To the editor of THE EAGLE:

Renewed emphasis on the value of high quality early childhood education is always welcome. However, oversimplification of the impact of a one-year program for four-year-olds ignores the reality of ongoing learning that occurs right from birth.

I was recently waiting on line in a large store waiting to check out. To my right, a mother was waiting with a toddler in the seat of her filled cart. Whenever the child attempted to get her mother’s attention the mother hit the child, seemingly indicating she wanted her child to sit still and wait silently. To my left was another mother with a toddler in her cart. As soon as she lined up with her cart she took a simple picture book from her purse and started engaging her toddler in "reading" the pictures with her.

Learning to be curious and interested in the world starts with family interactions. The very effective Perry Preschool Program often cited for its long-term success in increasing participant preschoolers’ high graduation rates and reducing prison time included a full-time family support worker for every class who engaged families in valuing and supporting their child’s learning.

It is time we stopped fooling ourselves into thinking that the children of our poorest, neediest families will "catch up" with a one-year program. It is time we recognized that these parents in poor families need ongoing support right from the time of their child’s birth. And they need opportunities for themselves as well as their children.

When I taught some of these families I remember an initial session with a parent and her preschooler. I had an easel set up for painting. A few minutes after their arrival I looked over. There was someone at the easel painting but it wasn’t the child, it was his mother. She had never experienced easel painting before. She was engrossed in the activity. This was an important step in her learning before I could expect her to encourage her child to try.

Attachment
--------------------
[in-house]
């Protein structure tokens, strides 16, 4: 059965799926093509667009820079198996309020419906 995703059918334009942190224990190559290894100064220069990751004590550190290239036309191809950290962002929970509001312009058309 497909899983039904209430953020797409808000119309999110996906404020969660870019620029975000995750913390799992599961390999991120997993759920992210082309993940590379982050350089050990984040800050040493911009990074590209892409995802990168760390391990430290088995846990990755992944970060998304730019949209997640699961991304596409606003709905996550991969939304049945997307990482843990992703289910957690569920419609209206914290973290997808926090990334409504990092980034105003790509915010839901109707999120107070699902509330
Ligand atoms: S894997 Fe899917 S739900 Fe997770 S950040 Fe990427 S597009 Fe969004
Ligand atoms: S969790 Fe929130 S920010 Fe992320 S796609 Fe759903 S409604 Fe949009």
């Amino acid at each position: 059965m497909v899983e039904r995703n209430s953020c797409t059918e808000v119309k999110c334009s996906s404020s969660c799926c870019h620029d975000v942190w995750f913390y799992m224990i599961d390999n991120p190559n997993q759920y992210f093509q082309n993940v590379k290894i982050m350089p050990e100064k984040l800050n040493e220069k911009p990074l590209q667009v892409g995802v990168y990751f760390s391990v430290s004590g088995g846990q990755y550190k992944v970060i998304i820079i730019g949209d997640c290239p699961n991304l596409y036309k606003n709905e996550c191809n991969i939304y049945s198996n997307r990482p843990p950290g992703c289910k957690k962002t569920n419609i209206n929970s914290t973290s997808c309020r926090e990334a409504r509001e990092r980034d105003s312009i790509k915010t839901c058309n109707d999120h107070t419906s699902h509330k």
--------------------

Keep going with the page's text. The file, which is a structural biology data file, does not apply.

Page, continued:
Local programs like the Berkshires Healthy Families Program recruit expectant parents and help them to build nurturing parent-child relationships. The skills parents need include responding sensitively to their child’s physical, emotional and cognitive needs.

We need to invest in our families development right from the start and continue this support to effectively impact long-term outcomes. Look at the huge growth in our prison population, now over two million with almost seven million under correctional supervision. This population is comprised primarily of adults who lacked the quality early family experiences needed for healthy development. And the estimated annual cost for the 40 states participating in a recent survey was more than $39 billion.

It becomes clear that investing in early family support and childhood education (about $15,000 per family for high quality services) is a drop in the bucket compared to what we pay to hold people in prison. Prevention via family and early childhood education rather than much delayed and usually unsuccessful intervention is the answer! It is long past time for our nation to recognize its responsibility!

CLAUDIA SHUSTER

Lenox

The writer is a retired associate professor of early childhood education, Central Connecticut State University, and a member of the board of Healthy Families of the Berkshires.